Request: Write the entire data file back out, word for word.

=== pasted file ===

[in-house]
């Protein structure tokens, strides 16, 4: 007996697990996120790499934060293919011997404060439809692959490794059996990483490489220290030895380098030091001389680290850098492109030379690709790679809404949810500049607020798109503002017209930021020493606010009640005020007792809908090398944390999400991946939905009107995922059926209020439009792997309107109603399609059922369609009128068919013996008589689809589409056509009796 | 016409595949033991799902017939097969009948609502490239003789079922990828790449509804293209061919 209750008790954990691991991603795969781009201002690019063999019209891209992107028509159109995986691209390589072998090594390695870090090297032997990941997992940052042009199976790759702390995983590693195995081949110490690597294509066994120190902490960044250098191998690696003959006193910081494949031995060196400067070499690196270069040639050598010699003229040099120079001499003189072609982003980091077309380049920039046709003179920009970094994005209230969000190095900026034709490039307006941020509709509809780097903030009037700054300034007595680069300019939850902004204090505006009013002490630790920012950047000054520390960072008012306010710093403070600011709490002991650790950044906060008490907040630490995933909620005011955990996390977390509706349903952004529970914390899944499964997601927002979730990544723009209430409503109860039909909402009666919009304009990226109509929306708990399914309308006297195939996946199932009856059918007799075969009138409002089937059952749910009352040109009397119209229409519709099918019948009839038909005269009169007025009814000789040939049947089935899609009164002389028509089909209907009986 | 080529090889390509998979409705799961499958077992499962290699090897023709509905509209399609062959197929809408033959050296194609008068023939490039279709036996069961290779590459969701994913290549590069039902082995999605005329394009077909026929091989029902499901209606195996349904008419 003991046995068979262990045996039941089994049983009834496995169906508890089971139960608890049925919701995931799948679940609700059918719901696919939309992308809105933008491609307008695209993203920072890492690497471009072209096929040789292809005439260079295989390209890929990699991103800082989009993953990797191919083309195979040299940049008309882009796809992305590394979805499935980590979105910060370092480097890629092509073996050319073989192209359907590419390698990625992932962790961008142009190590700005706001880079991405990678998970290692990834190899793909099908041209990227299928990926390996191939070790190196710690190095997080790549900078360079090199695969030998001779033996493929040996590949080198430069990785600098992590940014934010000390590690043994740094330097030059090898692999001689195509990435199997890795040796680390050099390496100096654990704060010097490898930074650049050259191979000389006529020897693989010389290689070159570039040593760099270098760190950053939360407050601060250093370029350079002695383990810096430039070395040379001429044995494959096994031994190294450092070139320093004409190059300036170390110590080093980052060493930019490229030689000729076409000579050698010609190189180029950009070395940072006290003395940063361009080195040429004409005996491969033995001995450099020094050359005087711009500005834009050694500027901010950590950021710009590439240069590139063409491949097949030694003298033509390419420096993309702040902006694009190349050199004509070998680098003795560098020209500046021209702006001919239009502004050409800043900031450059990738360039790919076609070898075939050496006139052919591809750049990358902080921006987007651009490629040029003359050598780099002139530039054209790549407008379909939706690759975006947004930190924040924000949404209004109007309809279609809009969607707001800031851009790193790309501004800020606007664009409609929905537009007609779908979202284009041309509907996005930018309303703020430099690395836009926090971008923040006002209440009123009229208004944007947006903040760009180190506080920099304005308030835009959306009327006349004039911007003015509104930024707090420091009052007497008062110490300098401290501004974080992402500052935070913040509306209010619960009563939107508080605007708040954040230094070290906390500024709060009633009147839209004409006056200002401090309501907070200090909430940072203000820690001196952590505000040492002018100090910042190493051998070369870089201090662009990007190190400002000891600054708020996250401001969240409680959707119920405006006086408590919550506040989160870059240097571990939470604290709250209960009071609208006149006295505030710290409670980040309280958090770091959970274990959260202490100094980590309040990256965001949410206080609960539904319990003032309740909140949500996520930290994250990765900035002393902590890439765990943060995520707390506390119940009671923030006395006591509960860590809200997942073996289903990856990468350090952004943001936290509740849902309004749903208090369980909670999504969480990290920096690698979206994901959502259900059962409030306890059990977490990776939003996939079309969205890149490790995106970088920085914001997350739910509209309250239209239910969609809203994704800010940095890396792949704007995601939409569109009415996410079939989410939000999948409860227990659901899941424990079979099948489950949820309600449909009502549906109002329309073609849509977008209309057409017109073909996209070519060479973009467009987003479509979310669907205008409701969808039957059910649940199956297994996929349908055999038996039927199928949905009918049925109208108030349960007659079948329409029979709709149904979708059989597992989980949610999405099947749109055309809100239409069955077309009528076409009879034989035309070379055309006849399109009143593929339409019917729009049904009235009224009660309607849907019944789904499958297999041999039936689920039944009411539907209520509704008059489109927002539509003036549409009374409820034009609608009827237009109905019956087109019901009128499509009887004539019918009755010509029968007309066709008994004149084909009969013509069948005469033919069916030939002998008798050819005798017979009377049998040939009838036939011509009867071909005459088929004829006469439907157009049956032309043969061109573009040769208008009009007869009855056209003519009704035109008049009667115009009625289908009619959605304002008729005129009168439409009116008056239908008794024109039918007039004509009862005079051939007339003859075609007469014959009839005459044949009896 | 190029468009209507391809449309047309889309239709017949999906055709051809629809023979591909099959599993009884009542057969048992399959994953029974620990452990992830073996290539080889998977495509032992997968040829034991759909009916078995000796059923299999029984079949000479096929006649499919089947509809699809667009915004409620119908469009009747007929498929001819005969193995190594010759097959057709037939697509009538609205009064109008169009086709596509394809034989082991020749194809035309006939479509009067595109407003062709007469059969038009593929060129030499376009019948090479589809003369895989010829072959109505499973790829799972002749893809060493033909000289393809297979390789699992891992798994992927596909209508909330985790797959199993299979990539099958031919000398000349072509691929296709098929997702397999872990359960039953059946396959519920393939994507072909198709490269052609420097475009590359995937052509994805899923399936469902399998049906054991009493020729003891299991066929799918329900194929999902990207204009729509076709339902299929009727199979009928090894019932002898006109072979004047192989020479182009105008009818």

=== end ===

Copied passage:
[in-house]
């Protein structure tokens, strides 16, 4: 007996697990996120790499934060293919011997404060439809692959490794059996990483490489220290030895380098030091001389680290850098492109030379690709790679809404949810500049607020798109503002017209930021020493606010009640005020007792809908090398944390999400991946939905009107995922059926209020439009792997309107109603399609059922369609009128068919013996008589689809589409056509009796 | 016409595949033991799902017939097969009948609502490239003789079922990828790449509804293209061919 209750008790954990691991991603795969781009201002690019063999019209891209992107028509159109995986691209390589072998090594390695870090090297032997990941997992940052042009199976790759702390995983590693195995081949110490690597294509066994120190902490960044250098191998690696003959006193910081494949031995060196400067070499690196270069040639050598010699003229040099120079001499003189072609982003980091077309380049920039046709003179920009970094994005209230969000190095900026034709490039307006941020509709509809780097903030009037700054300034007595680069300019939850902004204090505006009013002490630790920012950047000054520390960072008012306010710093403070600011709490002991650790950044906060008490907040630490995933909620005011955990996390977390509706349903952004529970914390899944499964997601927002979730990544723009209430409503109860039909909402009666919009304009990226109509929306708990399914309308006297195939996946199932009856059918007799075969009138409002089937059952749910009352040109009397119209229409519709099918019948009839038909005269009169007025009814000789040939049947089935899609009164002389028509089909209907009986 | 080529090889390509998979409705799961499958077992499962290699090897023709509905509209399609062959197929809408033959050296194609008068023939490039279709036996069961290779590459969701994913290549590069039902082995999605005329394009077909026929091989029902499901209606195996349904008419 003991046995068979262990045996039941089994049983009834496995169906508890089971139960608890049925919701995931799948679940609700059918719901696919939309992308809105933008491609307008695209993203920072890492690497471009072209096929040789292809005439260079295989390209890929990699991103800082989009993953990797191919083309195979040299940049008309882009796809992305590394979805499935980590979105910060370092480097890629092509073996050319073989192209359907590419390698990625992932962790961008142009190590700005706001880079991405990678998970290692990834190899793909099908041209990227299928990926390996191939070790190196710690190095997080790549900078360079090199695969030998001779033996493929040996590949080198430069990785600098992590940014934010000390590690043994740094330097030059090898692999001689195509990435199997890795040796680390050099390496100096654990704060010097490898930074650049050259191979000389006529020897693989010389290689070159570039040593760099270098760190950053939360407050601060250093370029350079002695383990810096430039070395040379001429044995494959096994031994190294450092070139320093004409190059300036170390110590080093980052060493930019490229030689000729076409000579050698010609190189180029950009070395940072006290003395940063361009080195040429004409005996491969033995001995450099020094050359005087711009500005834009050694500027901010950590950021710009590439240069590139063409491949097949030694003298033509390419420096993309702040902006694009190349050199004509070998680098003795560098020209500046021209702006001919239009502004050409800043900031450059990738360039790919076609070898075939050496006139052919591809750049990358902080921006987007651009490629040029003359050598780099002139530039054209790549407008379909939706690759975006947004930190924040924000949404209004109007309809279609809009969607707001800031851009790193790309501004800020606007664009409609929905537009007609779908979202284009041309509907996005930018309303703020430099690395836009926090971008923040006002209440009123009229208004944007947006903040760009180190506080920099304005308030835009959306009327006349004039911007003015509104930024707090420091009052007497008062110490300098401290501004974080992402500052935070913040509306209010619960009563939107508080605007708040954040230094070290906390500024709060009633009147839209004409006056200002401090309501907070200090909430940072203000820690001196952590505000040492002018100090910042190493051998070369870089201090662009990007190190400002000891600054708020996250401001969240409680959707119920405006006086408590919550506040989160870059240097571990939470604290709250209960009071609208006149006295505030710290409670980040309280958090770091959970274990959260202490100094980590309040990256965001949410206080609960539904319990003032309740909140949500996520930290994250990765900035002393902590890439765990943060995520707390506390119940009671923030006395006591509960860590809200997942073996289903990856990468350090952004943001936290509740849902309004749903208090369980909670999504969480990290920096690698979206994901959502259900059962409030306890059990977490990776939003996939079309969205890149490790995106970088920085914001997350739910509209309250239209239910969609809203994704800010940095890396792949704007995601939409569109009415996410079939989410939000999948409860227990659901899941424990079979099948489950949820309600449909009502549906109002329309073609849509977008209309057409017109073909996209070519060479973009467009987003479509979310669907205008409701969808039957059910649940199956297994996929349908055999038996039927199928949905009918049925109208108030349960007659079948329409029979709709149904979708059989597992989980949610999405099947749109055309809100239409069955077309009528076409009879034989035309070379055309006849399109009143593929339409019917729009049904009235009224009660309607849907019944789904499958297999041999039936689920039944009411539907209520509704008059489109927002539509003036549409009374409820034009609608009827237009109905019956087109019901009128499509009887004539019918009755010509029968007309066709008994004149084909009969013509069948005469033919069916030939002998008798050819005798017979009377049998040939009838036939011509009867071909005459088929004829006469439907157009049956032309043969061109573009040769208008009009007869009855056209003519009704035109008049009667115009009625289908009619959605304002008729005129009168439409009116008056239908008794024109039918007039004509009862005079051939007339003859075609007469014959009839005459044949009896 | 190029468009209507391809449309047309889309239709017949999906055709051809629809023979591909099959599993009884009542057969048992399959994953029974620990452990992830073996290539080889998977495509032992997968040829034991759909009916078995000796059923299999029984079949000479096929006649499919089947509809699809667009915004409620119908469009009747007929498929001819005969193995190594010759097959057709037939697509009538609205009064109008169009086709596509394809034989082991020749194809035309006939479509009067595109407003062709007469059969038009593929060129030499376009019948090479589809003369895989010829072959109505499973790829799972002749893809060493033909000289393809297979390789699992891992798994992927596909209508909330985790797959199993299979990539099958031919000398000349072509691929296709098929997702397999872990359960039953059946396959519920393939994507072909198709490269052609420097475009590359995937052509994805899923399936469902399998049906054991009493020729003891299991066929799918329900194929999902990207204009729509076709339902299929009727199979009928090894019932002898006109072979004047192989020479182009105008009818």